This is a tough one. On the one hand that Nebbiolo cultivation is a somewhat exclusive affair replete with the rules, traditions, and regulatory nosiness you’d expect for any noble standard bearer of the Italian wine industry is to be expected. The Piemontese are proud of what the name Nebbiolo stands for, and with good reason. They should want to avoid having it watered down with lesser quality wines sneaking in under the radar and riding the coattails of what’s really the best red wine in the world that you can drink regularly for $15-35.
On the other, given the difficulties and economic realities facing vignaioli in Piemonte of late (see earlier rants about the Vietti sale), I can see why some relaxation and expansion in what bottles the label Nebbiolo can be slapped upon might well be inevitable. Who really owns the name “Nebbiolo” anyway?
Above: Nebbiolo grapes ripening this week in an appellation that lies outside the hallowed Langhe Hills. If approved, new Piedmont appellation regulations would allow growers across the region to label their Nebbiolo as “Piemonte Nebbiolo DOC.” Currently, only growers in select townships can use the grape name in labeling.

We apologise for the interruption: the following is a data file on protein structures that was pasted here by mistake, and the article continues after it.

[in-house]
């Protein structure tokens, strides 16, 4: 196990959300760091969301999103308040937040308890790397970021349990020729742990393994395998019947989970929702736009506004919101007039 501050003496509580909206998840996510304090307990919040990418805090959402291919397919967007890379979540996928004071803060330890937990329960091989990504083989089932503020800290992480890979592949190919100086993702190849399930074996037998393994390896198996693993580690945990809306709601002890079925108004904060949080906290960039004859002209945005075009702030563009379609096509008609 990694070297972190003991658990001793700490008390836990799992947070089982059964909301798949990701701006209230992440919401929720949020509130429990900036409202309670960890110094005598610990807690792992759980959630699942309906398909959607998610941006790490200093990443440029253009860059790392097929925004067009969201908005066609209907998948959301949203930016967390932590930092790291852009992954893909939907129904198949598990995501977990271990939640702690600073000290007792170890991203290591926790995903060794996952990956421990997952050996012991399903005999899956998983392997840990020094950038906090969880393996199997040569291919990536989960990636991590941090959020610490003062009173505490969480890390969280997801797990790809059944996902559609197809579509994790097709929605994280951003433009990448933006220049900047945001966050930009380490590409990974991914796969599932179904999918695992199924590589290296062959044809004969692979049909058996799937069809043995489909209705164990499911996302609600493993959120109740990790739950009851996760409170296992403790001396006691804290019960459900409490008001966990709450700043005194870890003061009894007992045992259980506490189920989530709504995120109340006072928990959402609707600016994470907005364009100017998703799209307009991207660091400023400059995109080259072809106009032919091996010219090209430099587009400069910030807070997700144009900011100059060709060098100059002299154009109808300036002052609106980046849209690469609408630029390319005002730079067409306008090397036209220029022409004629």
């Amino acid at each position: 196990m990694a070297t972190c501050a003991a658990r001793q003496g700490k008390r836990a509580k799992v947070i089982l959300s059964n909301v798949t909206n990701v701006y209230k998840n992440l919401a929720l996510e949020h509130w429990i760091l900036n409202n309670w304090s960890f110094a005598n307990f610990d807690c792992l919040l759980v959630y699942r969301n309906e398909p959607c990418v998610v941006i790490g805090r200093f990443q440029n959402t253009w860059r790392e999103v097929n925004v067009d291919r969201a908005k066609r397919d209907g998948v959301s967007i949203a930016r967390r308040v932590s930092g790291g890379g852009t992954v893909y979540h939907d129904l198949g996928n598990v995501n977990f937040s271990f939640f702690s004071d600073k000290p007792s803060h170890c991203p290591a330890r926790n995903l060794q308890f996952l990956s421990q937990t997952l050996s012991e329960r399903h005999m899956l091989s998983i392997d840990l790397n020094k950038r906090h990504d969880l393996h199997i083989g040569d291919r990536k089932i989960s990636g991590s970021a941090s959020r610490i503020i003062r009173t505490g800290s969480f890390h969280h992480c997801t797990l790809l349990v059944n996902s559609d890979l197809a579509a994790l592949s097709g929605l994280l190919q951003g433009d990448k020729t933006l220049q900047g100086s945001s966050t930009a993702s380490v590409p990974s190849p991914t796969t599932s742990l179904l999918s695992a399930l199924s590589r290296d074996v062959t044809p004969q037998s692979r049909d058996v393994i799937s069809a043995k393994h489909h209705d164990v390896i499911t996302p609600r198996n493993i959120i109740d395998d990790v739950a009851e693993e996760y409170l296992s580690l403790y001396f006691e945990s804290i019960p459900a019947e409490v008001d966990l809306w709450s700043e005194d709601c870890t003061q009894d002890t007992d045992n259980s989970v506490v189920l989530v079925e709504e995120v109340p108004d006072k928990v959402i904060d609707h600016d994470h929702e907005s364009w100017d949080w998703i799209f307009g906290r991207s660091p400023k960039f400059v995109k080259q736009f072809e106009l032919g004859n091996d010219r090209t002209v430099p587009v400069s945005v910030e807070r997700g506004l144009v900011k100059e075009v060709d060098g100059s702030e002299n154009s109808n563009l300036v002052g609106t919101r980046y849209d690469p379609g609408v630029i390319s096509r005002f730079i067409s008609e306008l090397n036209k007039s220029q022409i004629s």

According to a person familiar with their discussions, the Barolo-Barbaresco-Alba-Langhe-Dogliani Consortium and the Barbera d’Asti-Wines of Monferrato Consortium have agreed this week to move forward with the creation of a Piemonte Nebbiolo DOC.
The person spoke on condition of anonymity because details of the agreement have not yet been made public.
After the Asti-Monferrato Consortium circulated proposed language for a new Piemonte Nebbiolo DOC among its members in August, vice presidents of the Barolo-Barbaresco-Alba-Langhe-Dogliani Consortium Pietro Ratti and Aldo Vacca publicly shared their opposition.
“It’s obvious that the big producers have caught a whiff of a good bargain,” said Vacca…
View original post 271 more words